Polio eradication and health systems in Karachi: vaccine refusals in context

Rashid Jooma, Agha Khan University
Emma Varley, Brandon University, Brandon, Manitoba, Canada
NAINA QAYYUM1, Middlebury College, Middlebury, Vermont, USA
SONIA RODRIGUES, Middlebury College, Middlebury, Vermont, USA
AKASHA Sarwar, Middlebury College, Middlebury, Vermont, USA
PATRICIA OMIDIAN, Focusing Initiatives International, New York, New York, USA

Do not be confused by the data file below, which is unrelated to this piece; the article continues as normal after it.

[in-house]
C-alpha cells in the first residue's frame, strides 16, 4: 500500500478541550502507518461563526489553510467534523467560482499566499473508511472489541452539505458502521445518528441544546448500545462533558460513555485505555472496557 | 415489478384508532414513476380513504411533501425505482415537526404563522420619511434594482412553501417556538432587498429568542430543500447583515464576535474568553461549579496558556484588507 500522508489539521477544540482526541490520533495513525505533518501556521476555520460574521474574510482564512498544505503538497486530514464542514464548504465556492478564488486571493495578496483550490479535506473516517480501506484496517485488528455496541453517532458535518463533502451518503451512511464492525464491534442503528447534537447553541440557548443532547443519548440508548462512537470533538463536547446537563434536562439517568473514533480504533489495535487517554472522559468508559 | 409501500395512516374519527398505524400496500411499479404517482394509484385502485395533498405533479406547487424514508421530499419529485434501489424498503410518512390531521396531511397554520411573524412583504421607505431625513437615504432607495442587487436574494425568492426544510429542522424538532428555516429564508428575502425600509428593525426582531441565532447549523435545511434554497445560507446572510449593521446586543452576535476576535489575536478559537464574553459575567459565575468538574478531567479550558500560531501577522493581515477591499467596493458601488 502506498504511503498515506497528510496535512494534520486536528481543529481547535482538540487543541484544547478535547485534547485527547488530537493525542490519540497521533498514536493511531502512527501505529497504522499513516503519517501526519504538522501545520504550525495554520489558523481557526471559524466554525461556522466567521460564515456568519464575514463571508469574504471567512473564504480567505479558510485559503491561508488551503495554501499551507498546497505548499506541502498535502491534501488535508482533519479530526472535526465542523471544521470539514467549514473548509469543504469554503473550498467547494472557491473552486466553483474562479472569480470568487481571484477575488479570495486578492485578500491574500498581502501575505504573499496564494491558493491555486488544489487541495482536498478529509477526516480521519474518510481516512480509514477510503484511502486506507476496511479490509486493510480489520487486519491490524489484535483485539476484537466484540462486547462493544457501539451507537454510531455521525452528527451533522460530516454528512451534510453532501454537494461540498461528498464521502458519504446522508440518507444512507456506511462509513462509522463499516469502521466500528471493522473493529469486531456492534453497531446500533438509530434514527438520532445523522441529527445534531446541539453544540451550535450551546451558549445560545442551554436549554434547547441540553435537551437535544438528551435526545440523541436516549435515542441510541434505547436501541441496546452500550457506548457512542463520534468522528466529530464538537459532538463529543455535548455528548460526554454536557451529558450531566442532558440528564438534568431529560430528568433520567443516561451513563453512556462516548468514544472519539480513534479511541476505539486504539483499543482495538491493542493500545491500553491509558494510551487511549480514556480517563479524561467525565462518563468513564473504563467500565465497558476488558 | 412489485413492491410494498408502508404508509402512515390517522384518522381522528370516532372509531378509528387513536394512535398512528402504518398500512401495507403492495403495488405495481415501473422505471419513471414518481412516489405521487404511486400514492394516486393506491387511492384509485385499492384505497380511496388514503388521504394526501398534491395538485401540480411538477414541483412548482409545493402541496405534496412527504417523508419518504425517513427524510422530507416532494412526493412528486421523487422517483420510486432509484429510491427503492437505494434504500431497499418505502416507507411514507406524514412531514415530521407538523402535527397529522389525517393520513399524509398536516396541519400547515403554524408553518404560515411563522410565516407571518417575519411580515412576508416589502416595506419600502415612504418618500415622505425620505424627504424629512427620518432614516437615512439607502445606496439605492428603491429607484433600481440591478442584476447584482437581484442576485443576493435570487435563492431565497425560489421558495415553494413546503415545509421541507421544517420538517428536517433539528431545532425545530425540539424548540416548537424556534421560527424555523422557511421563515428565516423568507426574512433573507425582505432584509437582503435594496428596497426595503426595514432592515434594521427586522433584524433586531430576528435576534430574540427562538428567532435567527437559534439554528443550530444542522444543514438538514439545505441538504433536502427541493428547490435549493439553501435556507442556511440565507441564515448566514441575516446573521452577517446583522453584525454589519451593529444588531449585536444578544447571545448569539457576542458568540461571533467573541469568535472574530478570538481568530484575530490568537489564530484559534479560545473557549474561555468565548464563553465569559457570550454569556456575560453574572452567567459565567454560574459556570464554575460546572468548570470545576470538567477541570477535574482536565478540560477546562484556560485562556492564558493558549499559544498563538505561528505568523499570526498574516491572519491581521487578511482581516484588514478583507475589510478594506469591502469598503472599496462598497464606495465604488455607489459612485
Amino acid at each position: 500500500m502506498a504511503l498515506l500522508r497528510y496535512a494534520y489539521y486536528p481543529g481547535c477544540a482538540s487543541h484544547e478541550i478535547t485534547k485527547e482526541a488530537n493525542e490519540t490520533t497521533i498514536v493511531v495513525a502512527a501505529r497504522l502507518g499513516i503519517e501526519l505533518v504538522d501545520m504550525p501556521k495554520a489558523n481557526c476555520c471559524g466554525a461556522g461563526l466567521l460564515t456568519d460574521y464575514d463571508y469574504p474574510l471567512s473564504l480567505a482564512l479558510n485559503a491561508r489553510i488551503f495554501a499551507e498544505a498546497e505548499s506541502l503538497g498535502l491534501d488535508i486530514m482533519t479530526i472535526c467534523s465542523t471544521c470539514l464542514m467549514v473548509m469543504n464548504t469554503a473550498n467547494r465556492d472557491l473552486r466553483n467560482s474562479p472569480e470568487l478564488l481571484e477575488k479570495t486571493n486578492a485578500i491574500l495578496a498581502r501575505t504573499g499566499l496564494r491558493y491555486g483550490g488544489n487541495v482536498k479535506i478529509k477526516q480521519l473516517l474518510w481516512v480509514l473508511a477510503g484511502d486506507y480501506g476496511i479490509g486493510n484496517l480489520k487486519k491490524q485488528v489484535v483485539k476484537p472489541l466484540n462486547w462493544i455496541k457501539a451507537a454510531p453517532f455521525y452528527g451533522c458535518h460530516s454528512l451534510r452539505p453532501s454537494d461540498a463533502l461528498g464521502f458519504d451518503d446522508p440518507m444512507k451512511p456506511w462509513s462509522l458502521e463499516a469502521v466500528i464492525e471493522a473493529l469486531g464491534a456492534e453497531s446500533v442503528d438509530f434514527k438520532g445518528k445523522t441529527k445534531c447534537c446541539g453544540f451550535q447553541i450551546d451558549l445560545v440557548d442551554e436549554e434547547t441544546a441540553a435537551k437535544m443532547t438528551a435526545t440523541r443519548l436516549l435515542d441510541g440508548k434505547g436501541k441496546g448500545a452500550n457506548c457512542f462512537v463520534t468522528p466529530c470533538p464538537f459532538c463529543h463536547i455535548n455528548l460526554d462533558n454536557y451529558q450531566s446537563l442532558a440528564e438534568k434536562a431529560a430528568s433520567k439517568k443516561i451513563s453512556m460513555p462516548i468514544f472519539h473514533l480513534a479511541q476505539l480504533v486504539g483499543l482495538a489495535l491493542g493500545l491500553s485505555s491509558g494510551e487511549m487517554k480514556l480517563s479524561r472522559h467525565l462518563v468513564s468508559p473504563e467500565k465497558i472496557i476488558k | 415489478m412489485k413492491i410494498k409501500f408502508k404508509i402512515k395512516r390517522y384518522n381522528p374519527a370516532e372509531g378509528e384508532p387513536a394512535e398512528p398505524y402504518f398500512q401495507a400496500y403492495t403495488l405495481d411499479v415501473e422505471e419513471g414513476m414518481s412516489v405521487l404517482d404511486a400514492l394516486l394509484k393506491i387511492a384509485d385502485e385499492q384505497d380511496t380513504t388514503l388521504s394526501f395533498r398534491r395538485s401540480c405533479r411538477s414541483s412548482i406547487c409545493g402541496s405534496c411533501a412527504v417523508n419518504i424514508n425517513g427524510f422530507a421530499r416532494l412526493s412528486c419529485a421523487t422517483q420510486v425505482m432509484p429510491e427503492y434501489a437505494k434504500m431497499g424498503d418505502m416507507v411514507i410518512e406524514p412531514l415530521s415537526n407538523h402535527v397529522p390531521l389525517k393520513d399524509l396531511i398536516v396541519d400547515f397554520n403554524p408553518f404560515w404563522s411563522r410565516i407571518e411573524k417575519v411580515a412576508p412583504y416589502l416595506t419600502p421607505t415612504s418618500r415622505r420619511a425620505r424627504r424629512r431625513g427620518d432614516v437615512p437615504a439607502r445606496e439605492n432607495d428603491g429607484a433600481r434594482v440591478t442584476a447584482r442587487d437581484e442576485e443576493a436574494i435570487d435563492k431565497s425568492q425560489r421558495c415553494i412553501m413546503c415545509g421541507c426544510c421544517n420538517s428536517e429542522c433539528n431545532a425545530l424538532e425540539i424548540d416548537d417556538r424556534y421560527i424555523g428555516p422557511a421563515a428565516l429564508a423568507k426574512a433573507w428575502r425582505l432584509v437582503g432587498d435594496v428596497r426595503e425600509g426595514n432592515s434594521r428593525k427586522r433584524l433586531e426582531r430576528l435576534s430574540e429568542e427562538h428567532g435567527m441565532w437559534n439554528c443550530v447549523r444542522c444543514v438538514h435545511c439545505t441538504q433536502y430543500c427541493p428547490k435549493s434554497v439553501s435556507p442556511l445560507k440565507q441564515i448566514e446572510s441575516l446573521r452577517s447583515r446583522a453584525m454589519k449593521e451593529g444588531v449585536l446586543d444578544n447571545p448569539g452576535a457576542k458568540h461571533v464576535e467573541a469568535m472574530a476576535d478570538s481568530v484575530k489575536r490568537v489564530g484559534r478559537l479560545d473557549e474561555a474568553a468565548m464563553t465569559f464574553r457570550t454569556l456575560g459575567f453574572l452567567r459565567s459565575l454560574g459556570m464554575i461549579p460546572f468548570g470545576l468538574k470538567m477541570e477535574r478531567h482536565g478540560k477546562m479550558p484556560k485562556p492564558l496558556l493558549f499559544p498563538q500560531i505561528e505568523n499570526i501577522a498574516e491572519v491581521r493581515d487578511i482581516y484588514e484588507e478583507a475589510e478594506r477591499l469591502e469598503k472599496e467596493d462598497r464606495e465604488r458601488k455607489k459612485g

ABSTRACT Community and health worker engagement will be key to polio eradication in Karachi, Pakistan. In this study, the authors conducted participant observation, interviews, and a document review in SITE Town, Karachi, an area that in recent years has harbored poliovirus. SITE’s diverse population includes large numbers of internally displaced persons who are disproportionately affected by polio and are more likely than other populations to refuse the polio vaccine. Vaccine acceptance and worker motivation in SITE Town were shaped by the discrepancy in funding and attention for polio eradication campaigns as compared with routine services. Parental vaccine refusals stemmed from a distrust of government and international actors that provided few services but administered polio vaccine door-to-door every month. Addressing this discrepancy could therefore be key to eliminating polio. The authors suggest short-term improvements to routine immunization and sanitation in key polio endemic areas, coupled with a longterm focus on sustainable improvements to routine immunization and broader health services.